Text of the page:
It’s well past time for the monopoly power in our critical industries to be broken up, especially foreign market predators like Danone. It’s past time to expose the massive lies of efficiencies and economies of scale that have misled lawmakers and enforcers, enabling big corporations to capture the food system, leaving Americans with bare grocery shelves. How efficient is it to transport Danone’s dairy products from arid faraway places, like Texas, Western Kansas, and New Mexico, to the fertile and forage rich climate of the Northeast – a region fully capable of sustainably feeding itself? How smart is it to destroy local wealth creating enterprises, like family dairies, in favor of below-cost-of-production imports, produced with the extraction of precious and depleting resources, the exploitation of workers, mistreatment of animals, and the disastrous and on-going environmental degradation of industrial style agriculture?

The pandemic has raised awareness among both producers and consumers of the importance of a dependable and safe food system.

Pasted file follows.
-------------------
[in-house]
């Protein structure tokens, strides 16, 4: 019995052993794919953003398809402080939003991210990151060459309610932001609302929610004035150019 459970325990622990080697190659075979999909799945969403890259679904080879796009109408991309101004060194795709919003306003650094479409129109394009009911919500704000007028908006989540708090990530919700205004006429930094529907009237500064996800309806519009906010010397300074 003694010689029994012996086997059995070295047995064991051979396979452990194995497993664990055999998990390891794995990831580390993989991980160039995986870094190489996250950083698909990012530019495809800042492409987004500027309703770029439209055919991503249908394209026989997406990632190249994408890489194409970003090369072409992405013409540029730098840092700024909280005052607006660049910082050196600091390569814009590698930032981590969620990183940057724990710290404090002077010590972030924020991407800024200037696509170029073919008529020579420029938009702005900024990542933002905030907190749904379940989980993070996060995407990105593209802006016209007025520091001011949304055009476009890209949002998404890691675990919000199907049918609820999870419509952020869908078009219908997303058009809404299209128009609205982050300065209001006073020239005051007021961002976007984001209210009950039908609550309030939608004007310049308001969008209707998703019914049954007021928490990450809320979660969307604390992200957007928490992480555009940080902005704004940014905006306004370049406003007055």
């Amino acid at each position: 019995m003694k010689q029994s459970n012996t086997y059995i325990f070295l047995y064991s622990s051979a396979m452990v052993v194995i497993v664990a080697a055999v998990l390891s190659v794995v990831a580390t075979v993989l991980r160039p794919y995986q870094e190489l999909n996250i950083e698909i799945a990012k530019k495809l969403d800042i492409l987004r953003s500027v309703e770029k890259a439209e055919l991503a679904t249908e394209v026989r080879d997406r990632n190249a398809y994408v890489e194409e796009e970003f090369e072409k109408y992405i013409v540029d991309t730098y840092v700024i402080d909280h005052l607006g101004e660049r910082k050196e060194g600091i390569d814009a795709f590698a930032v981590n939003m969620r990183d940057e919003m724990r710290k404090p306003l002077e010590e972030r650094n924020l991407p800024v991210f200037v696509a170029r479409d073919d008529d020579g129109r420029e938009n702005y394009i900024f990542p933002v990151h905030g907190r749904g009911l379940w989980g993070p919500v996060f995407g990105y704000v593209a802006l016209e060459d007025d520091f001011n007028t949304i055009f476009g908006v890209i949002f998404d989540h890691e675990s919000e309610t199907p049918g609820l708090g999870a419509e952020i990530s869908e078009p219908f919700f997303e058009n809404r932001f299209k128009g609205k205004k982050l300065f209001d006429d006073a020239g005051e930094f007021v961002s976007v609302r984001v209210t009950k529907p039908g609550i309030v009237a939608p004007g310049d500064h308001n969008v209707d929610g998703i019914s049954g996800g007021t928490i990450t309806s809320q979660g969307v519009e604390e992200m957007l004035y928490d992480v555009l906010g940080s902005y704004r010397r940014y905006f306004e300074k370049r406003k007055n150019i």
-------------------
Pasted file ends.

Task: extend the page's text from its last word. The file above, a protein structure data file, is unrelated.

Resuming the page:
The Biden administration is talking local/regional food system development with “Build Back Better,” a plan to address the national security risk of a few corporations controlling farming and food and destroying our ability to feed ourselves. What will “Build Back Better” look like? How will the money be spent? How can the investment in infrastructure be sustainable and resilient? Will Big Food capture, control, and kill the efforts to rebuild, or will new antitrust actions stop these market predators?

Big Food corporations block fair market access to farmers, ranchers, and small food companies.

The safest pathway to consumers is going around the Big Food cartel.

Any new local/regional infrastructure should guarantee a safe pathway for family farmers, ranchers, and small processors to reach consumers, feeding people and communities instead of corporations.

Question: “Is the Ranch Foods Direct model scalable?” Answer: “No, it’s replicable. It’s not meant to be scalable.”